SiO2 wt% for the Guichon Creek
and Nicola Batholiths. An
increase in the Sr/Y ratio
indicates the depletion of Y and
concentration of Sr in the
residual
melt
during
crystallisation. The majority of
samples plot within or well
above the ore-forming igneous
suite defined by Loucks (2014).
Solid circles represent samples
collected as part of the CMIC
footprints project. Hollow circles
represent
unpublished
data
provided by Teck.
Figure 3. A plot of Sr/Y vs. SiO2 wt% for the Guichon Creek
and Nicola Batholiths. An increase in the Sr/Y ratio indicates
the depletion of Y and concentration of Sr in the residual melt
during crystallisation. The majority of samples plot within or
well above the ore-forming igneous suite defined by Loucks
(2014). Solid circles represent samples collected as part of the
CMIC footprints project. Hollow circles represent unpublished
data provided by Teck.
contamination of the source region. Gd/Ybcn ratios are
unchanged prior to the first mineralizing event and then
show a gradual decrease through the emplacement of the
crowded quartz feldspar porphyry to aplite dykes. This
differs from the increasing Gd/Ybcn ratios observed for
Chilean and Philippine porphyry systems where it has
been suggested to be linked to ridge subduction and
crustal thickening, possibly triggering mineralization
(Hollings et al. 2005; 2011). This change cannot be
linked to a concurrent change in La/Smcn ratios and is
likely due to fractionation of the MREEs into hornblende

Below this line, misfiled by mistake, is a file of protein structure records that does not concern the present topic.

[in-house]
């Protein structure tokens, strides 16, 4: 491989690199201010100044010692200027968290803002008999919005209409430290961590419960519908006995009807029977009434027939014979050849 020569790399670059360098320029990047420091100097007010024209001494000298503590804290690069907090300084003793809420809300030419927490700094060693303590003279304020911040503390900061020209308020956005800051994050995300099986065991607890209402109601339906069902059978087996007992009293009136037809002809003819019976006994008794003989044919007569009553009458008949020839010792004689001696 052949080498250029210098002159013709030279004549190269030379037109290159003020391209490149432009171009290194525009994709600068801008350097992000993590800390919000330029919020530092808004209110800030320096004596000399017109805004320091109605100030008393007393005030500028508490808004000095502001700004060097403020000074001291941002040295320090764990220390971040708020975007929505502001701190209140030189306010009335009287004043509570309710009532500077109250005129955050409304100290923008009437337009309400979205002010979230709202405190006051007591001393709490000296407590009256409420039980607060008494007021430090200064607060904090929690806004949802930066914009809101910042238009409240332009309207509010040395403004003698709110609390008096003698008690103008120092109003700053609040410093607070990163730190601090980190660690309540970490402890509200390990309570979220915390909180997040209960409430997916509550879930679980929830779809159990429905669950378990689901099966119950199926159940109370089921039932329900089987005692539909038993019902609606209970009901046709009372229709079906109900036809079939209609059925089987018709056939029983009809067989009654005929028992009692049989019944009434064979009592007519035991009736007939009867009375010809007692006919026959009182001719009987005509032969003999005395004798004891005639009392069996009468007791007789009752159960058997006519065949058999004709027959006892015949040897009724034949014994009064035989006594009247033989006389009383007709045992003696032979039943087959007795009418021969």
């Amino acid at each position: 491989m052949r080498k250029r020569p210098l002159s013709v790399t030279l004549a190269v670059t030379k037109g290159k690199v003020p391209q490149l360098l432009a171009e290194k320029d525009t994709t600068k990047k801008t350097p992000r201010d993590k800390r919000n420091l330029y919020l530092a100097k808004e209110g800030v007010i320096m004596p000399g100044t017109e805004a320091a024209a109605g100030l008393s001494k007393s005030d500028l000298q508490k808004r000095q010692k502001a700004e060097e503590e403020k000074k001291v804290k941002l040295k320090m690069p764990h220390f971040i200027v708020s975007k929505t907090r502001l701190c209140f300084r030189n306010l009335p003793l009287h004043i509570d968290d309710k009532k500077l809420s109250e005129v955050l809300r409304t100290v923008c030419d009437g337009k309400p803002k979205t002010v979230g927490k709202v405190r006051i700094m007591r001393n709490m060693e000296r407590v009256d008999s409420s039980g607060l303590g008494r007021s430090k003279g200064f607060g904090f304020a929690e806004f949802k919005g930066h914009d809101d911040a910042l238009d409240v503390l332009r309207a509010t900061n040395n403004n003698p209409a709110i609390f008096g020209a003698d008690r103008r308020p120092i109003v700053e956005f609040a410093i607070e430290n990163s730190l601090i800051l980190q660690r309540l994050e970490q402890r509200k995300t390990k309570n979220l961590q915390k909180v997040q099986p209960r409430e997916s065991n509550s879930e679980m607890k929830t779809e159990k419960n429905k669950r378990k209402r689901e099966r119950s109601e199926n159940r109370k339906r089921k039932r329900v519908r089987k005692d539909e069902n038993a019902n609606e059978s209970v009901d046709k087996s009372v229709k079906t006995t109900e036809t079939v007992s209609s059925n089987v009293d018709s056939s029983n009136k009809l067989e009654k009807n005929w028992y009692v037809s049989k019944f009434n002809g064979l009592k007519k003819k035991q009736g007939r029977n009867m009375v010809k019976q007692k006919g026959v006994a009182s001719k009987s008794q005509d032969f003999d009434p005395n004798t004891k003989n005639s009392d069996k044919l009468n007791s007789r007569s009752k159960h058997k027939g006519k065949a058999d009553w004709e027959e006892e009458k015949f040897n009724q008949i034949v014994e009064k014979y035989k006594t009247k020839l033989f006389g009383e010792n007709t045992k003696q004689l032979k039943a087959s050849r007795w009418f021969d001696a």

and/or garnet at deep crustal levels.
The presence of barite and high V/Sc ratios
indicate a highly oxidized magma which reached sulfate
saturation and contained abundant V5+ which behaves
incompatibly relative to V4+. The absence of pyroxene
cores in hornblende throughout the batholith with the
exception of the Border facies suggests that the GCB
magmas had high water contents upward of 5-6 wt%
allowing hornblende to be a stable liquidus phase
through most of it’s crystallization history. The absence
of any discernable zoning in hornblende suggests a long
residence time for hornblendes within the magma
chamber allowing for re-equilibration of hornblende core
with solidus rim compositions. Further work is needed to
determine whether the change in geochemical signature
between the pre- and post-Bethlehem facies represents a
change in fractionating phases, replenishment of the
parent magma chamber from a second source or
progressive contamination and fractionation of the
source magmas during a hiatus in magmatic activity and
what role, if any, this played in the generation of the
mineralized porphyries.
Acknowledgements
This study was undertaken as part of the joint Natural
Sciences and Engineering Research Council of Canada
(NSERC) and Canadian Mining Innovation Council
(CMIC) project “Integrated Multi-Parameter Footprints
of Ore Systems”. Additional financial support was
provided by a Society of Economic Geologists
Foundation (SEGF) Graduate Student Fellowship award
to D’Angelo. The authors gratefully acknowledge
logistical support from Teck Resources Limited
personnel at Highland Valley Copper as well as financial
support from all sponsors of the NSERC-CMIC
Footprints project.